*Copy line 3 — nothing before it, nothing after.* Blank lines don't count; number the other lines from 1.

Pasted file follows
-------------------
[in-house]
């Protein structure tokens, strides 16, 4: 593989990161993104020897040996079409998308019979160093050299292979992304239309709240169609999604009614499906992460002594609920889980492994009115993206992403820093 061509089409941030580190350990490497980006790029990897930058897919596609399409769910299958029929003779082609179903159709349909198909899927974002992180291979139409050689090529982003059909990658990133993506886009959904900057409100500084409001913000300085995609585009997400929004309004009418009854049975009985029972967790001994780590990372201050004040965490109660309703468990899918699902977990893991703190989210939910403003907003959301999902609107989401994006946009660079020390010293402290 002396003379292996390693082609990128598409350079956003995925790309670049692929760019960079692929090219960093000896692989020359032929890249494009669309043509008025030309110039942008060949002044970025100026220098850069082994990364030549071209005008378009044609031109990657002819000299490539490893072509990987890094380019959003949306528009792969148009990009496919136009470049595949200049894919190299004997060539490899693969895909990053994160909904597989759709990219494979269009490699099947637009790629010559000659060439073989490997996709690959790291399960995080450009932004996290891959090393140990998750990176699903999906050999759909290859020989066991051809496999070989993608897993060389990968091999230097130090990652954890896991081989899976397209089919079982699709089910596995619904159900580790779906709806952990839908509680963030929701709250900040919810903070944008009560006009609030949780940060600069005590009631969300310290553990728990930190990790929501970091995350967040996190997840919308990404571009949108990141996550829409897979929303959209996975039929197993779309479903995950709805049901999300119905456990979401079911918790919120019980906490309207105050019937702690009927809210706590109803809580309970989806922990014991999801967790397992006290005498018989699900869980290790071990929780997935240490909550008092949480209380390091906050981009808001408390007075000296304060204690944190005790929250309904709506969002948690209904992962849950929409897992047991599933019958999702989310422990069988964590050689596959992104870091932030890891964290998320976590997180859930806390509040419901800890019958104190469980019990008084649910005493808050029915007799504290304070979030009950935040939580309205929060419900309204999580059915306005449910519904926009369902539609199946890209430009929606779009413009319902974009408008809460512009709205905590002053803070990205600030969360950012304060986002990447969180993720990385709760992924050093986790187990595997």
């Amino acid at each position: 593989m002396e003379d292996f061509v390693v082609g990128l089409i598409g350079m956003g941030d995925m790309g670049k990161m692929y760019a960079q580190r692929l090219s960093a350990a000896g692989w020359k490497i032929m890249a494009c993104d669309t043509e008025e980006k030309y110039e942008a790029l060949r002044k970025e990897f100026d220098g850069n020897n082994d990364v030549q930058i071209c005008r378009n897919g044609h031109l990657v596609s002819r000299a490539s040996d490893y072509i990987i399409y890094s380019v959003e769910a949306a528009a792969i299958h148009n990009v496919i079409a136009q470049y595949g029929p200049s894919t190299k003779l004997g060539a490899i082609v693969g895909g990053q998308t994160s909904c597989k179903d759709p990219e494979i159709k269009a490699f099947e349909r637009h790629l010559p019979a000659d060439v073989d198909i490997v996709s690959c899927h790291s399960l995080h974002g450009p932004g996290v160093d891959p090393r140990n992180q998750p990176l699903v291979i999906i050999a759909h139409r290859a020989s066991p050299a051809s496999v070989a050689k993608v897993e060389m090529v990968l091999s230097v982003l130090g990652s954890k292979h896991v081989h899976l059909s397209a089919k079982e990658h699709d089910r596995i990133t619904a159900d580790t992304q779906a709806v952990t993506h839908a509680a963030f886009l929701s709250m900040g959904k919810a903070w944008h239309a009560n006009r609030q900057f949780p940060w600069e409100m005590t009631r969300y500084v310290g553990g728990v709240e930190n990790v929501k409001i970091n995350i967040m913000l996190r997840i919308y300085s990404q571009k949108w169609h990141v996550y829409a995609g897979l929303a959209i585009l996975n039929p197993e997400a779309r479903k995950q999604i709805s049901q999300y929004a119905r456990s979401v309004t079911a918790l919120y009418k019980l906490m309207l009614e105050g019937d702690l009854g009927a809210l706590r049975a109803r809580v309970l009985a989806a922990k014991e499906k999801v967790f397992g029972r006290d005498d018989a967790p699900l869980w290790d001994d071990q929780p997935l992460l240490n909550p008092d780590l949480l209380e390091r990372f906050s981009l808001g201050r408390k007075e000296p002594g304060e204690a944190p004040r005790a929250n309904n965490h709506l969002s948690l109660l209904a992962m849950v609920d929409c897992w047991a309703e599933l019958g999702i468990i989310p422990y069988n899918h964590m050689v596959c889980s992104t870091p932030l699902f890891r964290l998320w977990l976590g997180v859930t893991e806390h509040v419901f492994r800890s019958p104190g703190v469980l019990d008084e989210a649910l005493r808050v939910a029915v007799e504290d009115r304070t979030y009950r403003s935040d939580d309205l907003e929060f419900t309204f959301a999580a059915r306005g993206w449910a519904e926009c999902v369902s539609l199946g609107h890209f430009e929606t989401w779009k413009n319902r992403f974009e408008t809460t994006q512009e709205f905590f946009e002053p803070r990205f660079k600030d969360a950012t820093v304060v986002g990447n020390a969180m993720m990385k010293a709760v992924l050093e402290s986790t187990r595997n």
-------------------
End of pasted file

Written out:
């Amino acid at each position: 593989m002396e003379d292996f061509v390693v082609g990128l089409i598409g350079m956003g941030d995925m790309g670049k990161m692929y760019a960079q580190r692929l090219s960093a350990a000896g692989w020359k490497i032929m890249a494009c993104d669309t043509e008025e980006k030309y110039e942008a790029l060949r002044k970025e990897f100026d220098g850069n020897n082994d990364v030549q930058i071209c005008r378009n897919g044609h031109l990657v596609s002819r000299a490539s040996d490893y072509i990987i399409y890094s380019v959003e769910a949306a528009a792969i299958h148009n990009v496919i079409a136009q470049y595949g029929p200049s894919t190299k003779l004997g060539a490899i082609v693969g895909g990053q998308t994160s909904c597989k179903d759709p990219e494979i159709k269009a490699f099947e349909r637009h790629l010559p019979a000659d060439v073989d198909i490997v996709s690959c899927h790291s399960l995080h974002g450009p932004g996290v160093d891959p090393r140990n992180q998750p990176l699903v291979i999906i050999a759909h139409r290859a020989s066991p050299a051809s496999v070989a050689k993608v897993e060389m090529v990968l091999s230097v982003l130090g990652s954890k292979h896991v081989h899976l059909s397209a089919k079982e990658h699709d089910r596995i990133t619904a159900d580790t992304q779906a709806v952990t993506h839908a509680a963030f886009l929701s709250m900040g959904k919810a903070w944008h239309a009560n006009r609030q900057f949780p940060w600069e409100m005590t009631r969300y500084v310290g553990g728990v709240e930190n990790v929501k409001i970091n995350i967040m913000l996190r997840i919308y300085s990404q571009k949108w169609h990141v996550y829409a995609g897979l929303a959209i585009l996975n039929p197993e997400a779309r479903k995950q999604i709805s049901q999300y929004a119905r456990s979401v309004t079911a918790l919120y009418k019980l906490m309207l009614e105050g019937d702690l009854g009927a809210l706590r049975a109803r809580v309970l009985a989806a922990k014991e499906k999801v967790f397992g029972r006290d005498d018989a967790p699900l869980w290790d001994d071990q929780p997935l992460l240490n909550p008092d780590l949480l209380e390091r990372f906050s981009l808001g201050r408390k007075e000296p002594g304060e204690a944190p004040r005790a929250n309904n965490h709506l969002s948690l109660l209904a992962m849950v609920d929409c897992w047991a309703e599933l019958g999702i468990i989310p422990y069988n899918h964590m050689v596959c889980s992104t870091p932030l699902f890891r964290l998320w977990l976590g997180v859930t893991e806390h509040v419901f492994r800890s019958p104190g703190v469980l019990d008084e989210a649910l005493r808050v939910a029915v007799e504290d009115r304070t979030y009950r403003s935040d939580d309205l907003e929060f419900t309204f959301a999580a059915r306005g993206w449910a519904e926009c999902v369902s539609l199946g609107h890209f430009e929606t989401w779009k413009n319902r992403f974009e408008t809460t994006q512009e709205f905590f946009e002053p803070r990205f660079k600030d969360a950012t820093v304060v986002g990447n020390a969180m993720m990385k010293a709760v992924l050093e402290s986790t187990r595997n």